Bill Barnett sitting in his office in Lincoln.
Bill Barnett sitting in his office in Lincoln.

As a high school football recruit from Minnesota who came to Nebraska, Bill Barnett didn’t think football would be his career after college. After his first years of playing for the Huskers, however, that changed.

Barnett played football for the Huskers from 1974 to 1979. He was a three-time letterman winner, lifter of the year, and earned academic all-conference in the Big 8 conference. He was drafted in the third round of the NFL Draft by the Miami Dolphins in 1980 and played six seasons with the team. He remains one of the more successful players in Nebraska football history and his story is one of perseverance and patience.

Barnett is from Afton, Minnesota and played at Stillwater High School. He was recruited by Notre Dame, Tennessee, Colorado State, and many other Division I colleges. He ultimately chose Nebraska because the Huskers were one of the major football colleges that were on national television at the time. He also had a connection, Bob Nelson, who went to the same high school as Barnett and attended UNL. Mike Church, graduate assistant for Husker football, stayed at Barnett’s parents’  house for a week before Barnett’s signing day.

Back in the 70’s, good football programs were typically on television once or twice a year according to Barnett. He said that games like Michigan vs Ohio State, Nebraska vs Oklahoma, Alabama vs Auburn, and other rivalry games were televised. Because of its success, some of Nebraska’s games were televised.

In Barnett’s first semester of college in 1974, he sat out his first season at Nebraska, after he broke his tibia in the Minnesota Shrine Bowl. The next season, Barnett played on the freshman team, and then redshirted in 1976. Barnett finally played on the varsity team from 1977 to 1979.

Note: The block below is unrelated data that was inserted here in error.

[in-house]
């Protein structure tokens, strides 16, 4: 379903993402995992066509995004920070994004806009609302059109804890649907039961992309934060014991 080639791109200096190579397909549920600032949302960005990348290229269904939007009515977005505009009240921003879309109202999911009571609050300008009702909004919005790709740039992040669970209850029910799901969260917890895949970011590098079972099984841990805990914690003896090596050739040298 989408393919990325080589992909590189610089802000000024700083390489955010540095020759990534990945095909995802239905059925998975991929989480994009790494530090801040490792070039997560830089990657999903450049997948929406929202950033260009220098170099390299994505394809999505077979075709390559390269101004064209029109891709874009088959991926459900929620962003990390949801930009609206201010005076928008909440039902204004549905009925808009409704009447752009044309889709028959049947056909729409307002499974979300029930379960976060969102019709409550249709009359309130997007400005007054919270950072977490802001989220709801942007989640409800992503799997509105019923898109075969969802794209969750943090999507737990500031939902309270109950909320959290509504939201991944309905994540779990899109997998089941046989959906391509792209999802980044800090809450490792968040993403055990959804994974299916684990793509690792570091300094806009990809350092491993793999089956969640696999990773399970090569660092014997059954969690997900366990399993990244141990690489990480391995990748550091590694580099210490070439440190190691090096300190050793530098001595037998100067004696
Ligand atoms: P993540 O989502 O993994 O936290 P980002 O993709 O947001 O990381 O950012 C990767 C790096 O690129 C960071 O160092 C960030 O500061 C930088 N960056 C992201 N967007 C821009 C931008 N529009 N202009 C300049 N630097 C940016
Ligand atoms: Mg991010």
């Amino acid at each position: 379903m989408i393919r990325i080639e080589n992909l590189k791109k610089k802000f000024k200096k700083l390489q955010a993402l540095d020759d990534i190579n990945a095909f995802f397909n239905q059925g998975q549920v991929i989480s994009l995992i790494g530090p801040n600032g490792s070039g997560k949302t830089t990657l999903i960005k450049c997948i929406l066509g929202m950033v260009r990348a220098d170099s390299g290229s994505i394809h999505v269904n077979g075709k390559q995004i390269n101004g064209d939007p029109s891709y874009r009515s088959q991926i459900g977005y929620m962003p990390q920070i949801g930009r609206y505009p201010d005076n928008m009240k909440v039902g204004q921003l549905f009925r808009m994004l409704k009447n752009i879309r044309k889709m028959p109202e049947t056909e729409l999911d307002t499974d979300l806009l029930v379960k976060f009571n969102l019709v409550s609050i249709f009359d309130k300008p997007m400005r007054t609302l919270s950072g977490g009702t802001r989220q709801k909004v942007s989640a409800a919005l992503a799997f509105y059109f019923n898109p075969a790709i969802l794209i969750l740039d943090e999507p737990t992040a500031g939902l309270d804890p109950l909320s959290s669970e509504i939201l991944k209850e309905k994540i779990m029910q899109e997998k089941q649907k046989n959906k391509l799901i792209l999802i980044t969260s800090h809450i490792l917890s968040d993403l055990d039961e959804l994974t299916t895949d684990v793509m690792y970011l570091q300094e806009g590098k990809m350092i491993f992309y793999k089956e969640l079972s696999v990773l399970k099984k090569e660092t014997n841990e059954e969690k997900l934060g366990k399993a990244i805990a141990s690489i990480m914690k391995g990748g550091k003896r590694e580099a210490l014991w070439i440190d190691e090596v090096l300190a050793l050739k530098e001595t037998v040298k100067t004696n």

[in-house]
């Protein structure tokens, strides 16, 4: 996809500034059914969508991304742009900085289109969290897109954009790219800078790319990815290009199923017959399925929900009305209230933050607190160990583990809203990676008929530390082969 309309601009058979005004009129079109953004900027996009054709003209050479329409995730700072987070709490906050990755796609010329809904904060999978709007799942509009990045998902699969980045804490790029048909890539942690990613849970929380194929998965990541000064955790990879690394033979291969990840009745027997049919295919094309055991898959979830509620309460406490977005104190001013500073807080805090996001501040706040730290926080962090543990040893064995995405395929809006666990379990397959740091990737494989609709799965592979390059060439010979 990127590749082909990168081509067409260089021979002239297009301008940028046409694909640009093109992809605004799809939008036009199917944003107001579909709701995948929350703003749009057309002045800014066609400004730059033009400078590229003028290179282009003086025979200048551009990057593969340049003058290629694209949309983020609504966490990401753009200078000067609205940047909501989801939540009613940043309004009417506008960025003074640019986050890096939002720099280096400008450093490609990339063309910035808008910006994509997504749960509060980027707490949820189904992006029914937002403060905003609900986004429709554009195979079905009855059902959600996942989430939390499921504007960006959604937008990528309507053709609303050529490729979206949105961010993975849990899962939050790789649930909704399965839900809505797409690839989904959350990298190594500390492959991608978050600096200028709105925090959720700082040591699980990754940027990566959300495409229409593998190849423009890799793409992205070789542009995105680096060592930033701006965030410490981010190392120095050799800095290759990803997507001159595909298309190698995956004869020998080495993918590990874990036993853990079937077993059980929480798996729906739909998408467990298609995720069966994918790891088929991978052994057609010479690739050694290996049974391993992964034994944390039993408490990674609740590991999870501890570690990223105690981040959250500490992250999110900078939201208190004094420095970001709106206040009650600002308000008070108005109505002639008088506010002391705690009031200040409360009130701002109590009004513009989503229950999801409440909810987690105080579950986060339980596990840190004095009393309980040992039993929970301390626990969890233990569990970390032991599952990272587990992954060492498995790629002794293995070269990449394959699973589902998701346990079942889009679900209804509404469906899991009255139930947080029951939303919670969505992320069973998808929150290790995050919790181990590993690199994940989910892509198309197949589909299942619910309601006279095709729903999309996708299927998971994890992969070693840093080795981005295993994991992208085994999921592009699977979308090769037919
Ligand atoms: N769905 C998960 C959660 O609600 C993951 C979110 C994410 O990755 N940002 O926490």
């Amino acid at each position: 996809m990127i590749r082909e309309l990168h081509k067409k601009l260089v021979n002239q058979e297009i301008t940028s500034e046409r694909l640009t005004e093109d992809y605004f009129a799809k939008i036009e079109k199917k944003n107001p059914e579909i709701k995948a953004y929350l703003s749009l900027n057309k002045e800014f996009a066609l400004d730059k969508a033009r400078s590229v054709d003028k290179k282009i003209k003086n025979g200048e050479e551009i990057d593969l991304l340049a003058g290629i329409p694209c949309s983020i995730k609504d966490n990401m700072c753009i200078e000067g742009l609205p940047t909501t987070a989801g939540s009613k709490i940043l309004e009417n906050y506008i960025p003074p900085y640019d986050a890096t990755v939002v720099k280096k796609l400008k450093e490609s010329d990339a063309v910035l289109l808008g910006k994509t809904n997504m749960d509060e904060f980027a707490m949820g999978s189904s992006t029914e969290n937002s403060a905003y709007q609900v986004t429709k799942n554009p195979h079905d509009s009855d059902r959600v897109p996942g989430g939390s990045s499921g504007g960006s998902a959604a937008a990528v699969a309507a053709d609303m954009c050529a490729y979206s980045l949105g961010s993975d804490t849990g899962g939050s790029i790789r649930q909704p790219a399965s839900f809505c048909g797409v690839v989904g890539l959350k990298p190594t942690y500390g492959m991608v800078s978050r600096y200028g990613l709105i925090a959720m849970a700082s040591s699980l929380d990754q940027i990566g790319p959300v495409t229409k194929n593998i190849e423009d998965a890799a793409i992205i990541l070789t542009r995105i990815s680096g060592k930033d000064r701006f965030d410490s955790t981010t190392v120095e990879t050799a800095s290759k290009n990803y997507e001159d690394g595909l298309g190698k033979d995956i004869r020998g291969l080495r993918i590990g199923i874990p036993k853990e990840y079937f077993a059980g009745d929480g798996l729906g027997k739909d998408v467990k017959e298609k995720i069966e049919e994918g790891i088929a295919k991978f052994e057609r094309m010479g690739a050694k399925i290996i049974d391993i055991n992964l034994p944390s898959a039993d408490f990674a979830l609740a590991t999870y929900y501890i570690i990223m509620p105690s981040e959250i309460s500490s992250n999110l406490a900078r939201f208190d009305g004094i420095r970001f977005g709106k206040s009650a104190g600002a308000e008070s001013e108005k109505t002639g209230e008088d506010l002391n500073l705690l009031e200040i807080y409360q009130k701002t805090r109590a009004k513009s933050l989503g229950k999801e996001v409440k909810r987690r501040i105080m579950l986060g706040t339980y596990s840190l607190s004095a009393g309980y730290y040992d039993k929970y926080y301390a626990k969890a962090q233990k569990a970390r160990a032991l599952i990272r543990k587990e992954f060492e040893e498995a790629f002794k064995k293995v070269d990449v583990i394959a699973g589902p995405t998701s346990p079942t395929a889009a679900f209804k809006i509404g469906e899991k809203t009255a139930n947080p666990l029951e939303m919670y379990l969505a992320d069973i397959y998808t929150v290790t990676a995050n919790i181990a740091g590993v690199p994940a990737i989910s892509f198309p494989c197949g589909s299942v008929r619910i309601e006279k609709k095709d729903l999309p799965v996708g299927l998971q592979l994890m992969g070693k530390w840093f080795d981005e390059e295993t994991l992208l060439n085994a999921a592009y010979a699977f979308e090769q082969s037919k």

The Huskers played in a bowl game every season Barnett was on the team. Nebraska played in the Liberty Bowl, Orange Bowl, and Cotton Bowl. The team also won the Big 8 Conference in 1978.

“There weren’t as many games (bowl games) then,” Barnett said. “It was a treat to go to a bowl game.”

Tom Osborne became the head coach in 1973, the year before Barnett joined the team.

“He was learning at the same time we were,” Barnett said.

When Nebraska beat Oklahoma in 1978, that was the first time Osborne defeated the Sooners as a head coach. Oklahoma was one of Nebraska’s biggest rivalries at the time, and the Sooners were ranked No.1 in the nation.

“It was a big deal,” Barnett said. “Barry Switzer (Oklahoma head coach) had Osborne’s number.”

Barnett mentioned other memorable games, such as when the Huskers played against Penn State at Lincoln and defeated the Nittany Lions, 42 – 17, and split a pair of games against Alabama in 1977 and 1978.

“We always had some pretty good competition,” Barnett said. “(athletic director Bob) Devaney didn’t ever seem to shy away from tough competition.”

During Barnett’s time in college, he met his girlfriend, Linda Barnett, and got married during his junior year.

Linda and Bill met at the Brass Rail, a college bar located on O Street in downtown Lincoln. Linda was a registered nurse, and her and her nursing friends went out one night to the bar. Linda and her friend, Beth, played shuffleboard and Bill and his friend, Dana, waited to play next.

“I looked at Bill and I thought, ‘That looks like a really, nice guy’,” Linda said. “I don’t know what it is. I just felt good about him.”

Bill and Linda teamed with each other in shuffleboard and played against Beth and Dana. They dated not long after that.

Linda said she didn’t follow the football team that much then. She said she didn’t even know Bill played for Nebraska for three months. It wasn’t until one of her friends asked, ‘Is that Bill Barnett that plays football for Nebraska’, Linda said she didn’t know, so she checked the football program and saw his name.

“I met him (Bill) and liked him for (being) him,” Linda said. 

Bill explained that he chose not to tell her because he didn’t want football to be his main characteristic.